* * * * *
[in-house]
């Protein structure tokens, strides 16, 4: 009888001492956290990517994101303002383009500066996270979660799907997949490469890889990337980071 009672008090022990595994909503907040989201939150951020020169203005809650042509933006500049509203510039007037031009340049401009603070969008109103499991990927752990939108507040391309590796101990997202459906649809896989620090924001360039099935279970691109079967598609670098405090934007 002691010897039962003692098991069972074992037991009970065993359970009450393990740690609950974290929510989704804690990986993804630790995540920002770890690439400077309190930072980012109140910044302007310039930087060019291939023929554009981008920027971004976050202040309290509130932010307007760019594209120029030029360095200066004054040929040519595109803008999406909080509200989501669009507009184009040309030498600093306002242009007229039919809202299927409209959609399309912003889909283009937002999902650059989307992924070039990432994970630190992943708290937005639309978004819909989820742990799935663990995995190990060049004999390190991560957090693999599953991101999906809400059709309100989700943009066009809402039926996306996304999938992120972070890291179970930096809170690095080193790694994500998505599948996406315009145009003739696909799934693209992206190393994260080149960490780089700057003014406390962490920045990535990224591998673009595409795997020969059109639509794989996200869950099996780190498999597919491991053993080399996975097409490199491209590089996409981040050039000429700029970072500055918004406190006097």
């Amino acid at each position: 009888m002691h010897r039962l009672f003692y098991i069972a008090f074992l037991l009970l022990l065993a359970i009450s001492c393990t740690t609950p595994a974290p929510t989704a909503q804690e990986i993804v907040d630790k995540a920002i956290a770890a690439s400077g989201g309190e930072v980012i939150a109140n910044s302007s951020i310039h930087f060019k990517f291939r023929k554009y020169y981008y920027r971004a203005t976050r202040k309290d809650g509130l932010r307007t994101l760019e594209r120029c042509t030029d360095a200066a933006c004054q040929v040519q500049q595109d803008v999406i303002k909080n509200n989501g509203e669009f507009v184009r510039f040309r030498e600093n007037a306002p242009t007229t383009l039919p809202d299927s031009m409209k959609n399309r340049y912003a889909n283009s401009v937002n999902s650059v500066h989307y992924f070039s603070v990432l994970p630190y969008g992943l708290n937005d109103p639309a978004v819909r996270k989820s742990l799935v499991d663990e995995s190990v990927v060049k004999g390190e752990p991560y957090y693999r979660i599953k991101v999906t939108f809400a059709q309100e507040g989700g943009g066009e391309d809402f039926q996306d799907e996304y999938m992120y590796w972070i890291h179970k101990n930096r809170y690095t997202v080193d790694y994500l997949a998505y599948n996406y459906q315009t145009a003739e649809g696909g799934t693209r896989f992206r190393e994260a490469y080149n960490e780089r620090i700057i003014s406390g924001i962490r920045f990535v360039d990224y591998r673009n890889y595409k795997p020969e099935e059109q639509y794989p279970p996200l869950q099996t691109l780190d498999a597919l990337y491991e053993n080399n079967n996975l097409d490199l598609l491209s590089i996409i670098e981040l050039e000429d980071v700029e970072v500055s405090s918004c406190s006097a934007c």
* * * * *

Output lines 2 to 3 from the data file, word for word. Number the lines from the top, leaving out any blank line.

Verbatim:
């Protein structure tokens, strides 16, 4: 009888001492956290990517994101303002383009500066996270979660799907997949490469890889990337980071 009672008090022990595994909503907040989201939150951020020169203005809650042509933006500049509203510039007037031009340049401009603070969008109103499991990927752990939108507040391309590796101990997202459906649809896989620090924001360039099935279970691109079967598609670098405090934007 002691010897039962003692098991069972074992037991009970065993359970009450393990740690609950974290929510989704804690990986993804630790995540920002770890690439400077309190930072980012109140910044302007310039930087060019291939023929554009981008920027971004976050202040309290509130932010307007760019594209120029030029360095200066004054040929040519595109803008999406909080509200989501669009507009184009040309030498600093306002242009007229039919809202299927409209959609399309912003889909283009937002999902650059989307992924070039990432994970630190992943708290937005639309978004819909989820742990799935663990995995190990060049004999390190991560957090693999599953991101999906809400059709309100989700943009066009809402039926996306996304999938992120972070890291179970930096809170690095080193790694994500998505599948996406315009145009003739696909799934693209992206190393994260080149960490780089700057003014406390962490920045990535990224591998673009595409795997020969059109639509794989996200869950099996780190498999597919491991053993080399996975097409490199491209590089996409981040050039000429700029970072500055918004406190006097």
């Amino acid at each position: 009888m002691h010897r039962l009672f003692y098991i069972a008090f074992l037991l009970l022990l065993a359970i009450s001492c393990t740690t609950p595994a974290p929510t989704a909503q804690e990986i993804v907040d630790k995540a920002i956290a770890a690439s400077g989201g309190e930072v980012i939150a109140n910044s302007s951020i310039h930087f060019k990517f291939r023929k554009y020169y981008y920027r971004a203005t976050r202040k309290d809650g509130l932010r307007t994101l760019e594209r120029c042509t030029d360095a200066a933006c004054q040929v040519q500049q595109d803008v999406i303002k909080n509200n989501g509203e669009f507009v184009r510039f040309r030498e600093n007037a306002p242009t007229t383009l039919p809202d299927s031009m409209k959609n399309r340049y912003a889909n283009s401009v937002n999902s650059v500066h989307y992924f070039s603070v990432l994970p630190y969008g992943l708290n937005d109103p639309a978004v819909r996270k989820s742990l799935v499991d663990e995995s190990v990927v060049k004999g390190e752990p991560y957090y693999r979660i599953k991101v999906t939108f809400a059709q309100e507040g989700g943009g066009e391309d809402f039926q996306d799907e996304y999938m992120y590796w972070i890291h179970k101990n930096r809170y690095t997202v080193d790694y994500l997949a998505y599948n996406y459906q315009t145009a003739e649809g696909g799934t693209r896989f992206r190393e994260a490469y080149n960490e780089r620090i700057i003014s406390g924001i962490r920045f990535v360039d990224y591998r673009n890889y595409k795997p020969e099935e059109q639509y794989p279970p996200l869950q099996t691109l780190d498999a597919l990337y491991e053993n080399n079967n996975l097409d490199l598609l491209s590089i996409i670098e981040l050039e000429d980071v700029e970072v500055s405090s918004c406190s006097a934007c």